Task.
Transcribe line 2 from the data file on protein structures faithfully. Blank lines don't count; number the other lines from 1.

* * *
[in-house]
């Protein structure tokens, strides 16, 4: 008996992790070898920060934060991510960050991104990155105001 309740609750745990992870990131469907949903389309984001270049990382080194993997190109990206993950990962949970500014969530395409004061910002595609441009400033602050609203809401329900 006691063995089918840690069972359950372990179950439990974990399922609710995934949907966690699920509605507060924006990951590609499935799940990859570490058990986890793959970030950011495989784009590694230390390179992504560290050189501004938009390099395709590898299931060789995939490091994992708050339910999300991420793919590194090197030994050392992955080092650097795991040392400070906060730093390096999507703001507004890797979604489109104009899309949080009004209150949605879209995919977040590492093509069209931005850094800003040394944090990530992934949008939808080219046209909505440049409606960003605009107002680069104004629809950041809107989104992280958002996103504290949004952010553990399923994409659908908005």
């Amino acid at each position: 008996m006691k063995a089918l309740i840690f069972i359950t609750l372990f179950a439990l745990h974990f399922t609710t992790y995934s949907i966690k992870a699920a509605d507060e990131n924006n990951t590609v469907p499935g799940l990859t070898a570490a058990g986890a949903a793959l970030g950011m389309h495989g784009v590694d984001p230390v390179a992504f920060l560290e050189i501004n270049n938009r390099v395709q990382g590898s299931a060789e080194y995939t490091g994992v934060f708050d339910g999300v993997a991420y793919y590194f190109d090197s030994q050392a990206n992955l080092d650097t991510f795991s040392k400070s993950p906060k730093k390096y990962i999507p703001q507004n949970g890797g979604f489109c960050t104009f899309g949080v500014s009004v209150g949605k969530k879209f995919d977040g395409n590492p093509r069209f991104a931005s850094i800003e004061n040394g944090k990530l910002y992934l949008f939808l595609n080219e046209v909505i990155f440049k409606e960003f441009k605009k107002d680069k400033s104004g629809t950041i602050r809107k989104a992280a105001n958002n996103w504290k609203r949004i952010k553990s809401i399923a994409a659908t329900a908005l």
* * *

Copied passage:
């Protein structure tokens, strides 16, 4: 008996992790070898920060934060991510960050991104990155105001 309740609750745990992870990131469907949903389309984001270049990382080194993997190109990206993950990962949970500014969530395409004061910002595609441009400033602050609203809401329900 006691063995089918840690069972359950372990179950439990974990399922609710995934949907966690699920509605507060924006990951590609499935799940990859570490058990986890793959970030950011495989784009590694230390390179992504560290050189501004938009390099395709590898299931060789995939490091994992708050339910999300991420793919590194090197030994050392992955080092650097795991040392400070906060730093390096999507703001507004890797979604489109104009899309949080009004209150949605879209995919977040590492093509069209931005850094800003040394944090990530992934949008939808080219046209909505440049409606960003605009107002680069104004629809950041809107989104992280958002996103504290949004952010553990399923994409659908908005």